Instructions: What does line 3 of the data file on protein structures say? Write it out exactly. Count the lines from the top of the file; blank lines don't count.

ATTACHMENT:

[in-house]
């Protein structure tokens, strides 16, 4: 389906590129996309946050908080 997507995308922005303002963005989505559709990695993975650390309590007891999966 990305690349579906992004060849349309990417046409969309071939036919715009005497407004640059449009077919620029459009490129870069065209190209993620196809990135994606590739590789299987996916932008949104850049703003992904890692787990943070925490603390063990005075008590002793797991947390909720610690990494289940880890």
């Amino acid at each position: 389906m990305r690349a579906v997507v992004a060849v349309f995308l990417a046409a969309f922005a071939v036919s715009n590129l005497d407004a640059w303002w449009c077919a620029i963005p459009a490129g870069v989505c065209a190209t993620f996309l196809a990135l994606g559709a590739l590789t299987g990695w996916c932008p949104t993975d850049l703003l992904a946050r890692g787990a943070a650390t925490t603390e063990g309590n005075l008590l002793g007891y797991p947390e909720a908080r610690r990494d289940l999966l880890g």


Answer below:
């Amino acid at each position: 389906m990305r690349a579906v997507v992004a060849v349309f995308l990417a046409a969309f922005a071939v036919s715009n590129l005497d407004a640059w303002w449009c077919a620029i963005p459009a490129g870069v989505c065209a190209t993620f996309l196809a990135l994606g559709a590739l590789t299987g990695w996916c932008p949104t993975d850049l703003l992904a946050r890692g787990a943070a650390t925490t603390e063990g309590n005075l008590l002793g007891y797991p947390e909720a908080r610690r990494d289940l999966l880890g």